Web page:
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New York is the city most Americans think of when it comes to impressive skylines. But the original skyscraper was erected in Chicago. The Home Insurance Building was completed in 1885, standing ten stories tall.

The Oldest Amusement Park

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In 1846, Lake Compounce in Connecticut opened its gates. It is now the longest-running amusement park in continuous operation in the country, entertaining visitors for 178 years.

The World’s Tiniest Park

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Portland, Oregon, is the home of many magnificent green spaces. But one of the state’s more interesting landmarks is Mill Ends Park. At just 2 feet in diameter, it is thought to be the smallest park in the world.

The World’s Largest Ball of Twine

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Americans are aware of their reputation for “supersizing” everything from meals to cars. The people of Cawker City in Kansas took this proud American tradition in a different direction with a giant twine ball; originally made of around 1.6 million feet of twine, the ball is growing all the time thanks to the annual “Twine-a-thon” held every August.

Most Visited National Park

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If you asked most Americans, they’d probably answer, “Yellowstone.” Some might offer up “Yosemite.” But they’d be wrong. The national park with the most visitors is the Great Smoky Mountains National Park, with more than 13 million visitors in 2023, more than the total number for its more famous rivals combined.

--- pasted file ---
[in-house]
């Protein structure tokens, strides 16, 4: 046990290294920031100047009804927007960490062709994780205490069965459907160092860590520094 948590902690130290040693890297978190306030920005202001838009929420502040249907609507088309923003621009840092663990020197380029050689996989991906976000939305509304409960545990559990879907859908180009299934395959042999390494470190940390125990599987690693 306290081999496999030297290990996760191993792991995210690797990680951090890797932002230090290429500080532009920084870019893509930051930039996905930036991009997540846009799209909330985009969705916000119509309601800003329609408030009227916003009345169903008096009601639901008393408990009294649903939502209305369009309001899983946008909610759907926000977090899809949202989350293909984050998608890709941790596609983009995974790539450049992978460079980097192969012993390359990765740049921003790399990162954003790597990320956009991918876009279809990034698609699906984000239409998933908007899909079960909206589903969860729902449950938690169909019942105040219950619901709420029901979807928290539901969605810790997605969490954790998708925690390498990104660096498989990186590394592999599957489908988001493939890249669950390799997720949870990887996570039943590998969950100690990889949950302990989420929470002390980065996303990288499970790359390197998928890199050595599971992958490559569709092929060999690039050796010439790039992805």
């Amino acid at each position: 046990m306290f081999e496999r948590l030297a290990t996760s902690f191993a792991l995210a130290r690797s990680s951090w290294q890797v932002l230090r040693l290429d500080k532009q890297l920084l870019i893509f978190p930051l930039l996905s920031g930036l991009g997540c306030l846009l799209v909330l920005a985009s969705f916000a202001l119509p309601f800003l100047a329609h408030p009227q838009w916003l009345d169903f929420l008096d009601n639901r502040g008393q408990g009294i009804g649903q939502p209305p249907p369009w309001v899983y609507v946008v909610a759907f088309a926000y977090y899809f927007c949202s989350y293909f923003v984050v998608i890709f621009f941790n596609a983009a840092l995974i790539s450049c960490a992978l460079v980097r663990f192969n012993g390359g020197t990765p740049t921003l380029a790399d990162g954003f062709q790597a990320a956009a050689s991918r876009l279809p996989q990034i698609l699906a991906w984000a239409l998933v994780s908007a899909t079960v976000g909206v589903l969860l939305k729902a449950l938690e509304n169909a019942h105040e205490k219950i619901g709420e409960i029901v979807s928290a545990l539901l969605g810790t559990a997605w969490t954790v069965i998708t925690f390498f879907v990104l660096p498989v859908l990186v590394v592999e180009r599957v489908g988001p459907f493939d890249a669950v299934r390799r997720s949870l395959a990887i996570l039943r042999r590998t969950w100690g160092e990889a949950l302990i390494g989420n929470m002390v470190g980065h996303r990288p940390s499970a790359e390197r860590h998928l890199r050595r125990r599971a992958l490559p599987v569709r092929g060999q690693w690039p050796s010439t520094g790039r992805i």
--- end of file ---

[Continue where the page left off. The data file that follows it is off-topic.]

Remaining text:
The Home of the Hamburger

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The humble hamburger is famously named for the German city of Hamburg. But it’s reportedly an American invention. A popular myth that it was invented in New Haven, Connecticut, by Louis Lassen, a Danish immigrant, has since been debunked. However, the name first appeared in American newspapers in the 1890s.

Wheely Big Cheese

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In another example of America’s talent for excess, the biggest cheese wheel in the world can be found in Wisconsin. The chunky cheddar was reported in 2015 to weigh more than 34,000 pounds.

The Unknown History of Utah

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Before Utah joined the rest of America, it was actually briefly known as the independent State of Deseret. The state was the brainchild of the Church of Latter Day Saints (or Mormons), who wanted to set up a government that would be recognized by the USA. The dream was short lived, with Deseret being disestablished in 1850. The state’s name is derived from the word for honeybee in the Book of Mormon.